Halacha Date: 4 Tammuz 5779 July 7 2019
Question: A twenty-seven-year-old single woman takes care of her aging and infirm parents, especially her father, on her own and by her parents’ request. Is she required to dedicate herself to the welfare of her parents for the rest of her life or may she look for a suitable marriage match in order to build her own home and her parents will have to find a different solution?
Answer: Responsa Torah Lishmah (widely-attributed to Rabbeinu Yosef Haim zt”l, the saintly Ben Ish Hai) Chapter 266 records a question regarding whether or not a young woman who was instructed by her father not to get married and she wishes to get married and have children must heed her father’s command. The Torah Lishmah rules that since women are not halachically obligated to bear children and it would therefore be permissible to remain single and not get married, she must heed her father’s command and not get married since honoring one’s parents is a positive Torah commandment.
Thus, according to the Torah Lishmah, since honoring one’s parents is a positive Torah commandment while getting married and bearing children is not a full-fledged Torah commandment (for women), the above woman would be obligated to continue caring for her parents although this would come at the expense of building her own Jewish home.
Nevertheless, the opinion of the Torah Lishmah is truly perplexing, for the Gemara (Sanhedrin 76a) that one who causes one’s daughter not to get married is acting wickedly in a deceptive fashion since one gains from this financially as she will stay home and perform housework for him, saving him the cost of domestic help.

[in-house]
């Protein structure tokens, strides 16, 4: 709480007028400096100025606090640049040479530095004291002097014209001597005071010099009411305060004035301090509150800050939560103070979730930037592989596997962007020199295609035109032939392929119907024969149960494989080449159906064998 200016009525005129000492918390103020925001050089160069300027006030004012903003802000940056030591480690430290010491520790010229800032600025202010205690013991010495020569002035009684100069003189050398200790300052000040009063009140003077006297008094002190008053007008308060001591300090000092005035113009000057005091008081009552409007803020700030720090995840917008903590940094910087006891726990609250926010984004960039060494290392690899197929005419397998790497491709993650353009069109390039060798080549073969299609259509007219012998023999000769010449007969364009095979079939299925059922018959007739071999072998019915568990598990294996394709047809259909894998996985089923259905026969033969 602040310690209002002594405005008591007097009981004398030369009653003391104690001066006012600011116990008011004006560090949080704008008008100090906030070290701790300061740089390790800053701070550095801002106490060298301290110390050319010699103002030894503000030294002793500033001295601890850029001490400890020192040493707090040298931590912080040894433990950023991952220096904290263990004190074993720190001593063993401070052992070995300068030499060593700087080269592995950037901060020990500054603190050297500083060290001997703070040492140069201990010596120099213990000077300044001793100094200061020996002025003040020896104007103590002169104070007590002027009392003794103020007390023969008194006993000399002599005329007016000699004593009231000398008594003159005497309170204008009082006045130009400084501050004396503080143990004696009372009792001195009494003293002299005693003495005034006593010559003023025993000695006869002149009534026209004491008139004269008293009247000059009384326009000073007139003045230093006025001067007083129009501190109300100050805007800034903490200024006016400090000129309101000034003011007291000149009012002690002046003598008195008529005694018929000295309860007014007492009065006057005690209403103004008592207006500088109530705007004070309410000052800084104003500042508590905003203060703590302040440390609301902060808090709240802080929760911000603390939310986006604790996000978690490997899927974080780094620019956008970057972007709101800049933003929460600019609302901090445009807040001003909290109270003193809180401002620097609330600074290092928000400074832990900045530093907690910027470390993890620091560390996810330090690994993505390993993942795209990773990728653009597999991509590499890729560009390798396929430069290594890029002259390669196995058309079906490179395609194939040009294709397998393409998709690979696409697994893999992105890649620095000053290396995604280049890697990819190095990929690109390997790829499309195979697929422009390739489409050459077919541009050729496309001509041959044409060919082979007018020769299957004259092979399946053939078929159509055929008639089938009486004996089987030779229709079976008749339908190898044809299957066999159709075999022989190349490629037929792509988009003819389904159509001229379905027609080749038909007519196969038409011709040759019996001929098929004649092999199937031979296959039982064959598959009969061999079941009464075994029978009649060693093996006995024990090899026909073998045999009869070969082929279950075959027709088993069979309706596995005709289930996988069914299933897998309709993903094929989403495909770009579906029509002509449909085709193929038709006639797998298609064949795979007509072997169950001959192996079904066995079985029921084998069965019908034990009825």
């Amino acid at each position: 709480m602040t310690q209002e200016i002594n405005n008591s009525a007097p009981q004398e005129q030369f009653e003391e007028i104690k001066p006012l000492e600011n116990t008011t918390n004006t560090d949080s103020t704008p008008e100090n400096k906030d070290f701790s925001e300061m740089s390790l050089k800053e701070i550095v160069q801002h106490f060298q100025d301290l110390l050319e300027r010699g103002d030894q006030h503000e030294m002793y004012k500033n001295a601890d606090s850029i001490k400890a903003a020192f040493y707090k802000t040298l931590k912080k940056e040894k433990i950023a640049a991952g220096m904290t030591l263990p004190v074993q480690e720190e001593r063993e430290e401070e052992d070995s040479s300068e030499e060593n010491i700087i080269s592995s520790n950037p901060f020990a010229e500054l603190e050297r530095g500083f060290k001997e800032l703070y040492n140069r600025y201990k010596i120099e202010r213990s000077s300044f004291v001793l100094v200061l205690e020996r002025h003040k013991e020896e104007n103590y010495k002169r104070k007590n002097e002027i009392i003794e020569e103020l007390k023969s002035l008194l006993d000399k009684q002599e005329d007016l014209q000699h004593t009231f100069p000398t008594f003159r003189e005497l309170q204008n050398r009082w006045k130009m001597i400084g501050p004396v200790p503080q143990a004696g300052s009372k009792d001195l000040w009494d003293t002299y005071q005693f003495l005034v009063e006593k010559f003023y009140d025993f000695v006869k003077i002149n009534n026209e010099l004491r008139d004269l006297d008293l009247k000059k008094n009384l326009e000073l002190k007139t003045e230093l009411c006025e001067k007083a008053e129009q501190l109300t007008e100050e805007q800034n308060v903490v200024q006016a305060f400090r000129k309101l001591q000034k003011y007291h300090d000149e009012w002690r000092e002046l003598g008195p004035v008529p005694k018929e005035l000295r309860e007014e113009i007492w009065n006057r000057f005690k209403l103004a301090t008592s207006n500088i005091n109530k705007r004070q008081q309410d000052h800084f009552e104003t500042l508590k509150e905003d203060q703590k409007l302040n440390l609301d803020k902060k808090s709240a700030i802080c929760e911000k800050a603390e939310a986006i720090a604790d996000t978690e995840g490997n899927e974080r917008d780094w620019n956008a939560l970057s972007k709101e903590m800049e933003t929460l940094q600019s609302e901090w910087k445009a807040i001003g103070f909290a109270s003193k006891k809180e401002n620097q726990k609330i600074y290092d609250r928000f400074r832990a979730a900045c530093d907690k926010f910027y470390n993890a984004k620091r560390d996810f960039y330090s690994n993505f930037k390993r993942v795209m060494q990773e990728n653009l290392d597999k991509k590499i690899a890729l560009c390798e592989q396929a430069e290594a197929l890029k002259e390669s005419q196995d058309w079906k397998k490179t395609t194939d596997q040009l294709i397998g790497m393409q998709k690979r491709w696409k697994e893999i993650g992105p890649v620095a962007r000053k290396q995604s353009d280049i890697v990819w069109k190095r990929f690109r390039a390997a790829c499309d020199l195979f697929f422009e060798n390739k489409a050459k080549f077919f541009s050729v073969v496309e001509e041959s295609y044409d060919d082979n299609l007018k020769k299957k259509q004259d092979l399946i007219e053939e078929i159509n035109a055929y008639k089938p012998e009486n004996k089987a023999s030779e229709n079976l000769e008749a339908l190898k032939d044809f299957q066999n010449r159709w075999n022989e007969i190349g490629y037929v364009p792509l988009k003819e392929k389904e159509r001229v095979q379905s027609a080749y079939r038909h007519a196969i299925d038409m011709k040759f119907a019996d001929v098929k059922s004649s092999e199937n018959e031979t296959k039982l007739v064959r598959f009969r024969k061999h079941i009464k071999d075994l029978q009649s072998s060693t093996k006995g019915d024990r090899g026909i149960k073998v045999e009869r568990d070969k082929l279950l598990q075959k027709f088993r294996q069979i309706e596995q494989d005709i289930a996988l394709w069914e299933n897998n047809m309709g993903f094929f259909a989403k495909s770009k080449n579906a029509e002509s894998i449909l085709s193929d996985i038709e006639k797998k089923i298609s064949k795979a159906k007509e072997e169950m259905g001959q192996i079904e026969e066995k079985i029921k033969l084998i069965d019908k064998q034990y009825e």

Maran Rabbeinu Ovadia Yosef zt”l (in his Halichot Olam, Volume 8, page 138) writes lengthily to challenge this ruling of the Torah Lishmah and he even quotes the words of the Tosafot (Gittin 41b) who state that even a woman is commanded to get married and bear children. He quotes many great Rishonim who concur. Indeed, Rabbeinu Moshe Elashkar (in his responsa, Chapter 72) rules that a Sefer Torah may be sold in order to marry off poor orphans and there is no distinction whether they are boys or girls.
Furthermore, even if we claim that a woman is not obligated to get married and bear children, there is no doubt that the Mitzvah of establishing a Jewish home takes precedence over the Mitzvah to honor her father who acts cruelly by forbidding her from pursuing a normal life through getting married and building a family. She may therefore leave her parents’ home and the father should find some other arrangement.
The Sefer Chassidim (Chapter 660) recounts an incident regarding a certain Torah scholar whose children passed away in his lifetime and he was left all alone. He told his students at the time of his death, “I know I have no other sin other than that I had a younger sister who was a widow and I knew that she wished to get remarried, however, she was too ashamed to ask me to marry her off. I had the ability to marry her off, however, I did not do so because I wanted to retain control of her money and assets. It is for this reason that I was punished and all my children died.” Regarding our case, Maran zt”l adds that instead of the father trying to marry off his daughter with a dowry and fine clothing, he commands her not to get married; this is a terrible sin and he will be punished accordingly, for such great suffering cannot be forgiven.